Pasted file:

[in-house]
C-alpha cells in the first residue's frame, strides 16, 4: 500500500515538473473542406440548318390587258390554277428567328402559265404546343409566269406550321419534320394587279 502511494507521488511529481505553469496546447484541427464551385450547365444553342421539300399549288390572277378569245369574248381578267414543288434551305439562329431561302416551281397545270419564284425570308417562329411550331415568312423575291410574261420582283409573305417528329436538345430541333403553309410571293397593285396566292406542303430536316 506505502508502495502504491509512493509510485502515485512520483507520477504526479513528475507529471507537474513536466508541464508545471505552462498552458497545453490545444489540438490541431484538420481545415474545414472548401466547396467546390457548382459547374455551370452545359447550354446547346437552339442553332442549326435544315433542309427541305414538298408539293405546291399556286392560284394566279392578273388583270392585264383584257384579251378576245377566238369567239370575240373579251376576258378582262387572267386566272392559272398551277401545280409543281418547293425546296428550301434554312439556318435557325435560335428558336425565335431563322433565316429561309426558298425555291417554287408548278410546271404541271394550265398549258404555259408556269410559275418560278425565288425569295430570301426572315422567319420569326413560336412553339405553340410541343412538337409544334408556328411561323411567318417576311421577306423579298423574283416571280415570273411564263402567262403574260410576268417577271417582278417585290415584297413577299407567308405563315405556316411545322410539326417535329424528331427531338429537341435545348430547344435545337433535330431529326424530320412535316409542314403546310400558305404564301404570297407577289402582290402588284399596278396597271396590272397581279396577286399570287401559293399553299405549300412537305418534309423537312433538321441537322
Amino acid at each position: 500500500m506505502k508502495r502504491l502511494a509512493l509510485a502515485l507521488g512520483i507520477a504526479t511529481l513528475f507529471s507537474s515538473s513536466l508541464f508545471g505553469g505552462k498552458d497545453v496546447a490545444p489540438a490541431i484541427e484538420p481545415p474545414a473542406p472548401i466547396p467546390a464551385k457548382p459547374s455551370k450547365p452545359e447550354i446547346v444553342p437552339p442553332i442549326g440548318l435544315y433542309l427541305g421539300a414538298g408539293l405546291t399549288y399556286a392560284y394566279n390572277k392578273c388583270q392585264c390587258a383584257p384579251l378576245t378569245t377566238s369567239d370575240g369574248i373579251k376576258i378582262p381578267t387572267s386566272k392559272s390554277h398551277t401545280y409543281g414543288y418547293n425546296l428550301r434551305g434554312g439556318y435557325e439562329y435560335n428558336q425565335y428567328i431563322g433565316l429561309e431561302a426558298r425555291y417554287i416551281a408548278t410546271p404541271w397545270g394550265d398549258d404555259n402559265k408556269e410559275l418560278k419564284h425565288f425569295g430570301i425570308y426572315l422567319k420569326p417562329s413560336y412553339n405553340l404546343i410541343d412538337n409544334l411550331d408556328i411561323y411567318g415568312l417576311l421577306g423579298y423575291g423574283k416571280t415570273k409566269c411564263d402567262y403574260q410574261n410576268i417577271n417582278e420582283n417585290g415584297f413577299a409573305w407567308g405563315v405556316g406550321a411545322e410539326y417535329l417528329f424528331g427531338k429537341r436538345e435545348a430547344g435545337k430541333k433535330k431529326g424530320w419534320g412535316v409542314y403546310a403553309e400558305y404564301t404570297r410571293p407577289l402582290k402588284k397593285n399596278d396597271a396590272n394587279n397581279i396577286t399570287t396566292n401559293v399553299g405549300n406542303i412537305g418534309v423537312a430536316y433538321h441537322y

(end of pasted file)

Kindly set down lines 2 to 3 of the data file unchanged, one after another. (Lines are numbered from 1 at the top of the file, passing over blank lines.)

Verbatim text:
C-alpha cells in the first residue's frame, strides 16, 4: 500500500515538473473542406440548318390587258390554277428567328402559265404546343409566269406550321419534320394587279 502511494507521488511529481505553469496546447484541427464551385450547365444553342421539300399549288390572277378569245369574248381578267414543288434551305439562329431561302416551281397545270419564284425570308417562329411550331415568312423575291410574261420582283409573305417528329436538345430541333403553309410571293397593285396566292406542303430536316 506505502508502495502504491509512493509510485502515485512520483507520477504526479513528475507529471507537474513536466508541464508545471505552462498552458497545453490545444489540438490541431484538420481545415474545414472548401466547396467546390457548382459547374455551370452545359447550354446547346437552339442553332442549326435544315433542309427541305414538298408539293405546291399556286392560284394566279392578273388583270392585264383584257384579251378576245377566238369567239370575240373579251376576258378582262387572267386566272392559272398551277401545280409543281418547293425546296428550301434554312439556318435557325435560335428558336425565335431563322433565316429561309426558298425555291417554287408548278410546271404541271394550265398549258404555259408556269410559275418560278425565288425569295430570301426572315422567319420569326413560336412553339405553340410541343412538337409544334408556328411561323411567318417576311421577306423579298423574283416571280415570273411564263402567262403574260410576268417577271417582278417585290415584297413577299407567308405563315405556316411545322410539326417535329424528331427531338429537341435545348430547344435545337433535330431529326424530320412535316409542314403546310400558305404564301404570297407577289402582290402588284399596278396597271396590272397581279396577286399570287401559293399553299405549300412537305418534309423537312433538321441537322
Amino acid at each position: 500500500m506505502k508502495r502504491l502511494a509512493l509510485a502515485l507521488g512520483i507520477a504526479t511529481l513528475f507529471s507537474s515538473s513536466l508541464f508545471g505553469g505552462k498552458d497545453v496546447a490545444p489540438a490541431i484541427e484538420p481545415p474545414a473542406p472548401i466547396p467546390a464551385k457548382p459547374s455551370k450547365p452545359e447550354i446547346v444553342p437552339p442553332i442549326g440548318l435544315y433542309l427541305g421539300a414538298g408539293l405546291t399549288y399556286a392560284y394566279n390572277k392578273c388583270q392585264c390587258a383584257p384579251l378576245t378569245t377566238s369567239d370575240g369574248i373579251k376576258i378582262p381578267t387572267s386566272k392559272s390554277h398551277t401545280y409543281g414543288y418547293n425546296l428550301r434551305g434554312g439556318y435557325e439562329y435560335n428558336q425565335y428567328i431563322g433565316l429561309e431561302a426558298r425555291y417554287i416551281a408548278t410546271p404541271w397545270g394550265d398549258d404555259n402559265k408556269e410559275l418560278k419564284h425565288f425569295g430570301i425570308y426572315l422567319k420569326p417562329s413560336y412553339n405553340l404546343i410541343d412538337n409544334l411550331d408556328i411561323y411567318g415568312l417576311l421577306g423579298y423575291g423574283k416571280t415570273k409566269c411564263d402567262y403574260q410574261n410576268i417577271n417582278e420582283n417585290g415584297f413577299a409573305w407567308g405563315v405556316g406550321a411545322e410539326y417535329l417528329f424528331g427531338k429537341r436538345e435545348a430547344g435545337k430541333k433535330k431529326g424530320w419534320g412535316v409542314y403546310a403553309e400558305y404564301t404570297r410571293p407577289l402582290k402588284k397593285n399596278d396597271a396590272n394587279n397581279i396577286t399570287t396566292n401559293v399553299g405549300n406542303i412537305g418534309v423537312a430536316y433538321h441537322y